in containers for the fresh-picked taste not to save money.
Photo by Kim Good
MUSKOKAN - There’s something truly amazing about biting into a freshly picked tomato that you’ve grown yourself. Growing vegetables is one of the more rewarding aspects of gardening but not everyone has the space or the time to plant a vegetable garden. However, most people can find space for a container or two and there are so many vegetables that can be grown in pots.
Growing vegetables in containers is one of the latest gardening trends
Growing vegetables in containers is currently one of the latest gardening trends. Some would have you believe that growing your own vegetables is going to save you money, but the reality is that you’ll never grow enough vegetables in containers to save any appreciable amount of money. The main reason for growing vegetables in pots is to experience the fresh-picked flavour of homegrown produce.
There are lots of other reasons for growing vegetables in containers. There’s the satisfaction of growing your own food. It’s a fun activity that can get kids involved. There’s no weeding. Watering and fertilizing is simple. It’s easy to go organic with no pesticides. You can position them so you can tend to them without bending over. Even if you have a regular vegetable garden you can use containers to grow difficult vegetables that need special attention. Or you can have your favourite veggies by the kitchen door for easy picking.
Growing herbs in pots has been popular for a long time, as has patio tomatoes. It’s no surprise that vegetables were the next natural step. The good thing about this latest container craze is that since it’s getting so popular there are new varieties designed especially for containers. Plants suitable for growing in small spaces will have key words like bush, compact or space saver in either their names or in the description. Check labels for sizes and growing habits. Consider ‘Spacemaster’ cucumbers, ‘French Dwarf’ beans or ‘Bambino’ eggplant.
Pole beans grown on an obelisk will look great, as well as yielding an incredible amount of beans. Full-size cucumbers won’t take much room in a container if allowed to trail down the sides of the pot. Jalapeno or other small hot peppers don’t take much space but regular red or green peppers are not overly large and will also grow well in containers. They can be packed in a little tighter than you would in a garden because you can provide them with more water and nutrients.
Lettuce is excellent in containers. Leafy mixes like mesclun can be planted in the early spring and harvested over a long period. When the leaves get to be about three to six inches high you can cut them with scissors leaving behind about an inch of stubble and they will grow again. This can be done three or four times. You could have a salad container with lettuce, a cherry tomato plant, some radishes, a few green onions and some parsley.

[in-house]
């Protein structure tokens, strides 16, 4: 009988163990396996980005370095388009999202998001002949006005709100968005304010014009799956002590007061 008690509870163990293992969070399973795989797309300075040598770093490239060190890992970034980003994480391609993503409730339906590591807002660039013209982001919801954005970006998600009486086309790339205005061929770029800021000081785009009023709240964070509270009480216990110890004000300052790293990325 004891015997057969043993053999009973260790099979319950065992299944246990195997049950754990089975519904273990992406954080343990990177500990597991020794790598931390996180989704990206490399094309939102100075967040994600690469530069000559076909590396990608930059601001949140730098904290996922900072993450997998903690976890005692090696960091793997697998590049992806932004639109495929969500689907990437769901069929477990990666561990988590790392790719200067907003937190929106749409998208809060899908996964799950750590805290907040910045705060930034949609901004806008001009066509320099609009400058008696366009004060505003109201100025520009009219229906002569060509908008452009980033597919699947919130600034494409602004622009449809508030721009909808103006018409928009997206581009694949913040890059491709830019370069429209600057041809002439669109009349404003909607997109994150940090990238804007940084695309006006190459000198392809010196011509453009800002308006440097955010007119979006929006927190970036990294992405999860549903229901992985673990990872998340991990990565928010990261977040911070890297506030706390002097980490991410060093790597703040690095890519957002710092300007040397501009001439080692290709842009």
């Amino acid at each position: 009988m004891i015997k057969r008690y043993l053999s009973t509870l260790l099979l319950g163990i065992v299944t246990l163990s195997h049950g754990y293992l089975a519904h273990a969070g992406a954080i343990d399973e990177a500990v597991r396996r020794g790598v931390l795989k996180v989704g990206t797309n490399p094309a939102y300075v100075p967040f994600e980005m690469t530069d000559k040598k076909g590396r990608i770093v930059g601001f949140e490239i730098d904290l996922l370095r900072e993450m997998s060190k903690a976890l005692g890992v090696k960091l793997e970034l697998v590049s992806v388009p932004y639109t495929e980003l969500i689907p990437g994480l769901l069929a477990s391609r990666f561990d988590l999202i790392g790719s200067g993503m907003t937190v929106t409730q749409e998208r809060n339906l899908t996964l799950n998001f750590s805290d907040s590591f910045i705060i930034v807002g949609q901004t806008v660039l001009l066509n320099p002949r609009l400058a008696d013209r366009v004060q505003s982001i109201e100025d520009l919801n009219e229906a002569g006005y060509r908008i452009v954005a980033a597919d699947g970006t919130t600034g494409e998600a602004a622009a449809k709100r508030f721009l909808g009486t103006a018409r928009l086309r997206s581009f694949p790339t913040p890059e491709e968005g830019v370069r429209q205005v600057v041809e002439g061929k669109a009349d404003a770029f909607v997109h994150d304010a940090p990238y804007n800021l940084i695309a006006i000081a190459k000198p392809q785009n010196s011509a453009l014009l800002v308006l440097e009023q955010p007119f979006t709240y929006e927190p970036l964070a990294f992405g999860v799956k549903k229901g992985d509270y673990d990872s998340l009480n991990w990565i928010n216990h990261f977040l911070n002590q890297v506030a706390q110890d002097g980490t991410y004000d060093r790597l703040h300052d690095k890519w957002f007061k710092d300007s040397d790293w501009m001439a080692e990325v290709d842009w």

Though vegetable containers are mainly for eating, there’s no reason they have to be boring or unattractive. There are all kinds of interesting vegetables to choose from with either coloured foliage or colourful fruit. You can mix in herbs with textured or coloured leaves to add more appeal. Choose funky or elegant containers to create a style for your portable garden. Just remember to choose a container with drainage holes — veggies don’t like to be too wet. The pot should be large enough so the plants won’t get root bound.
One thing to know about your vegetable containers is that they will eventually get ratty looking when they get past their peak harvest time. You might want to have some fall-producing vegetables growing in pots on the sidelines which can be brought forward when the early veggies peter out. It could be things like broccoli, cauliflower, cabbage, kale or swiss chard.
Growing veggies in containers is easy, rewarding and only limited by your space and your imagination. Watch out or you might find yourself getting carried away. But then again, you can never get too much of a good thing — right?
Elaine Vida is a horticulturist and a landscape designer with an Ontario Diploma of Horticulture from the University of Guelph. She works as a designer with Brackenrig Landscaping, and can be reached at email@example.com.